Dating can be daunting, especially for a person who has recently suffered a spinal cord injury (SCI). Yet, with the right attitude and a little confidence, you can go from friend zone to your happily-ever-after place
As a person with an SCI, it can seem pointless to talk about sex if you don’t currently have someone with whom to explore and experiment. Going out and meeting potential partners can be an overwhelming challenge – one that you might prefer to shy away from. It might therefore be helpful to talk about the dating stage of relationships and to highlight a few things to keep in mind.
The most important aspect of dating is how you see yourself. The danger with low self-esteem (which often accompanies an SCI) is the belief that nobody would want to have a romantic or sexual relationship with you.
This mind-set creates a self-fulfilling prophecy, where an SCI individual avoids relationships and experiences rejection.
It is important to make an effort to meet potential partners and break this cycle. It is likely that there will be some rejection, but the whole aim of dating is to look for chemistry, and you can’t have chemistry with everyone.
Get out of the friend zone
Another hindrance to dating is the feeling that you’re always the friend and never the partner. Maybe you’ve had the experience where people come to you as a shoulder to cry on or a sympathetic listener for the tales of their failed dates, while you are not taken seriously as a lover. Although there is nothing wrong with platonic relationships, you need to make your own romantic needs known.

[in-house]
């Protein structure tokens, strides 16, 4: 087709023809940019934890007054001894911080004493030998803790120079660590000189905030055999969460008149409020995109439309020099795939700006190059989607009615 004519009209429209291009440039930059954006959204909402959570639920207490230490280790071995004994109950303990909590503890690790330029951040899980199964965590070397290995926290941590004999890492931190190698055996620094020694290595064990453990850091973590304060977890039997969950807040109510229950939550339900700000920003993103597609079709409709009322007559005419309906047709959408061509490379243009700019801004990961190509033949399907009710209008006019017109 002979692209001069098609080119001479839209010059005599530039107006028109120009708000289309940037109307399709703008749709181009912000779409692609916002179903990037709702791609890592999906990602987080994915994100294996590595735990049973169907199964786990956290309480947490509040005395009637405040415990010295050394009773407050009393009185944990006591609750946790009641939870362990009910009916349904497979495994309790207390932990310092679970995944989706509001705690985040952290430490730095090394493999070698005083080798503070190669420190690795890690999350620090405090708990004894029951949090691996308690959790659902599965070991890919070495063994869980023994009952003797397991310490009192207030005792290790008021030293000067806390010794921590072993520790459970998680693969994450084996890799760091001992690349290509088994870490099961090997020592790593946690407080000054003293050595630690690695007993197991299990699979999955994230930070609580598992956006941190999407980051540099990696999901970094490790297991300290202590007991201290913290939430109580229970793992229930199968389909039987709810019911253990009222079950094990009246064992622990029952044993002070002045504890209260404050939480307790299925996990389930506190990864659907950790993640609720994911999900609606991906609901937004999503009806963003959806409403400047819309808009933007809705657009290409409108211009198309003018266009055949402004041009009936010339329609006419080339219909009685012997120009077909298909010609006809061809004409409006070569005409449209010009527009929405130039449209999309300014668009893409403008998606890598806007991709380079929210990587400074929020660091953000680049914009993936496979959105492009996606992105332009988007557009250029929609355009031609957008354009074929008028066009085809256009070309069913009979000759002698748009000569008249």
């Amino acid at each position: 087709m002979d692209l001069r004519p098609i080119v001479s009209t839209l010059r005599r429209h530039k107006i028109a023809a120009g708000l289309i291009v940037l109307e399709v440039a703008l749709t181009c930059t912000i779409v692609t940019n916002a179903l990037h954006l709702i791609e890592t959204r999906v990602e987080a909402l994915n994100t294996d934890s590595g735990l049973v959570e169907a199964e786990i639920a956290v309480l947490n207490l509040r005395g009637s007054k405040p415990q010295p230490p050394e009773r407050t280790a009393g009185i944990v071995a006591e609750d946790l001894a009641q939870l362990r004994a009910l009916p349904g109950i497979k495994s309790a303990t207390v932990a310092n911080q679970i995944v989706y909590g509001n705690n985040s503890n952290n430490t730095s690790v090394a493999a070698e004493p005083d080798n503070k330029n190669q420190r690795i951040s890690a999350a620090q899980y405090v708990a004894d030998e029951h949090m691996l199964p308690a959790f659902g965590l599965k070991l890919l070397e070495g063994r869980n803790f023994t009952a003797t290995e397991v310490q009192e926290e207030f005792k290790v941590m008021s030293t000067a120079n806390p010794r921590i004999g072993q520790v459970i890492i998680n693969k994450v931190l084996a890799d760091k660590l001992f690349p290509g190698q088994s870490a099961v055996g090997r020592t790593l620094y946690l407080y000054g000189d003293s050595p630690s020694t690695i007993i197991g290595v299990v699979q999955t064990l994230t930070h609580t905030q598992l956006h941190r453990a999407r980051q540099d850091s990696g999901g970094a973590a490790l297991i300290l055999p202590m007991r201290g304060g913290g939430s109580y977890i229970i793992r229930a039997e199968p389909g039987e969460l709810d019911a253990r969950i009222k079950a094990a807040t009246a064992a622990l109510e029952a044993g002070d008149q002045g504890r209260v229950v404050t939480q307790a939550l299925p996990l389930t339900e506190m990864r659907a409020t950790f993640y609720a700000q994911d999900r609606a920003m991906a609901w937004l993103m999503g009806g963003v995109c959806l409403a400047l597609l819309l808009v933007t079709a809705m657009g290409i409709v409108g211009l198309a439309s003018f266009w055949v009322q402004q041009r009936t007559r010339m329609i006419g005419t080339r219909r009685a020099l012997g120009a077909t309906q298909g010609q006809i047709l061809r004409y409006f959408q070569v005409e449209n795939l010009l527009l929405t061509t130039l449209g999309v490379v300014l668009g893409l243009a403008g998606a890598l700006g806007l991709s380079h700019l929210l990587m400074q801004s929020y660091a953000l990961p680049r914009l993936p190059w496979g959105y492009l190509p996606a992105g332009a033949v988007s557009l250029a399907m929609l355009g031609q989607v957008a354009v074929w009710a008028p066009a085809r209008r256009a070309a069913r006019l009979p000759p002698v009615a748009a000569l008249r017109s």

You can explain that you are looking for love; you can even ask if they know somebody who might be interested in dating. If you feel sexual attraction towards someone, make it known. It’s the only way to break out of the friend zone.
Asking someone out on a date can be daunting even if you’ve done it often. One way to go about it is to invite someone to a casual event that you’re planning to attend – for example, to a friend’s birthday party.
One couple with disabilities came together because she accompanied him to an estate agent to find a new flat. The estate agent assumed they were a couple and that initiated the relationship.
Come right out and say it
Finally, when you’re on a date, introduce that elephant in the room. Because very few people have contact with people with disabilities, they often don’t know how to act around them. Talk about it upfront: encourage the person to ask you whatever they want to know. Once that is out of the way, that person can get to know you – the person behind the disability.
Danie Breedt is a passionate scholar-practitioner in the field of psychology. He divides his time between training future psychologists, research and clinical practice. Danie works from an integrative interactional approach in therapy dealing with a wide range of emotional difficulties. He is currently working as a psychologist at numerous physical rehabilitation hospitals across Gauteng for Charis Psychological Services where he does supportive counselling as well as sexual education for patients with disabilities. Column courtesy of Charis Psychological Services.